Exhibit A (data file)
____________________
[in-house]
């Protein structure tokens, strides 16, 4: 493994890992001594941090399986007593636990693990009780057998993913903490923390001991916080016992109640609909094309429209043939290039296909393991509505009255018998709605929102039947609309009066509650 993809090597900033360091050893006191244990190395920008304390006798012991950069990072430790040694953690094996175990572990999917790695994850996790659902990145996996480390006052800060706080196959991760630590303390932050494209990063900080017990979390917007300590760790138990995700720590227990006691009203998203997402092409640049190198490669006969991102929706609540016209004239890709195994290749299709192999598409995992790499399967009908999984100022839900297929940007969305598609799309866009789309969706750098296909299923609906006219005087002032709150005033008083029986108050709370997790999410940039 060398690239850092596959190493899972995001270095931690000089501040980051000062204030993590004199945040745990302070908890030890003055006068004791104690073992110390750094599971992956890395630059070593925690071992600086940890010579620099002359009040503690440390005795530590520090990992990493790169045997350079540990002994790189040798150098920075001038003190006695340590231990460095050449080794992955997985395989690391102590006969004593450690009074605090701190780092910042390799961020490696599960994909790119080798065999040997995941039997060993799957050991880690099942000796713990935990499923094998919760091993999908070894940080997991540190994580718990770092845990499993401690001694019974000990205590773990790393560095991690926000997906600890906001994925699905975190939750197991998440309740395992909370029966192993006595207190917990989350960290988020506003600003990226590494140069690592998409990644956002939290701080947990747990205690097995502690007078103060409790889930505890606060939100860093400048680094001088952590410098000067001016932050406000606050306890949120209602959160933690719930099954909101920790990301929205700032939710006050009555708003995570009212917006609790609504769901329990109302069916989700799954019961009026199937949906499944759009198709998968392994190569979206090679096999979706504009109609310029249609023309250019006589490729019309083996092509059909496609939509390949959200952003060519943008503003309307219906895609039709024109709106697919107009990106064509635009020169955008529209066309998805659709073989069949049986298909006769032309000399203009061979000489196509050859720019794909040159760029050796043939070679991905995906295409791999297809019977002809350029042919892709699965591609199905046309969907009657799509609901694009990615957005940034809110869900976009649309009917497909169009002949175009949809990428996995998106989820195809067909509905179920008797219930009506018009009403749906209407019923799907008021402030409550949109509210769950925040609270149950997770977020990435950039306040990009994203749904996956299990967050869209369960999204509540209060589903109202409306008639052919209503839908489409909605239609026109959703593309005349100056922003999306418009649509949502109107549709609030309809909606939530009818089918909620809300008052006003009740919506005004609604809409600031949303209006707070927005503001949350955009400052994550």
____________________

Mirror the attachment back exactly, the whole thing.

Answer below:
[in-house]
């Protein structure tokens, strides 16, 4: 493994890992001594941090399986007593636990693990009780057998993913903490923390001991916080016992109640609909094309429209043939290039296909393991509505009255018998709605929102039947609309009066509650 993809090597900033360091050893006191244990190395920008304390006798012991950069990072430790040694953690094996175990572990999917790695994850996790659902990145996996480390006052800060706080196959991760630590303390932050494209990063900080017990979390917007300590760790138990995700720590227990006691009203998203997402092409640049190198490669006969991102929706609540016209004239890709195994290749299709192999598409995992790499399967009908999984100022839900297929940007969305598609799309866009789309969706750098296909299923609906006219005087002032709150005033008083029986108050709370997790999410940039 060398690239850092596959190493899972995001270095931690000089501040980051000062204030993590004199945040745990302070908890030890003055006068004791104690073992110390750094599971992956890395630059070593925690071992600086940890010579620099002359009040503690440390005795530590520090990992990493790169045997350079540990002994790189040798150098920075001038003190006695340590231990460095050449080794992955997985395989690391102590006969004593450690009074605090701190780092910042390799961020490696599960994909790119080798065999040997995941039997060993799957050991880690099942000796713990935990499923094998919760091993999908070894940080997991540190994580718990770092845990499993401690001694019974000990205590773990790393560095991690926000997906600890906001994925699905975190939750197991998440309740395992909370029966192993006595207190917990989350960290988020506003600003990226590494140069690592998409990644956002939290701080947990747990205690097995502690007078103060409790889930505890606060939100860093400048680094001088952590410098000067001016932050406000606050306890949120209602959160933690719930099954909101920790990301929205700032939710006050009555708003995570009212917006609790609504769901329990109302069916989700799954019961009026199937949906499944759009198709998968392994190569979206090679096999979706504009109609310029249609023309250019006589490729019309083996092509059909496609939509390949959200952003060519943008503003309307219906895609039709024109709106697919107009990106064509635009020169955008529209066309998805659709073989069949049986298909006769032309000399203009061979000489196509050859720019794909040159760029050796043939070679991905995906295409791999297809019977002809350029042919892709699965591609199905046309969907009657799509609901694009990615957005940034809110869900976009649309009917497909169009002949175009949809990428996995998106989820195809067909509905179920008797219930009506018009009403749906209407019923799907008021402030409550949109509210769950925040609270149950997770977020990435950039306040990009994203749904996956299990967050869209369960999204509540209060589903109202409306008639052919209503839908489409909605239609026109959703593309005349100056922003999306418009649509949502109107549709609030309809909606939530009818089918909620809300008052006003009740919506005004609604809409600031949303209006707070927005503001949350955009400052994550």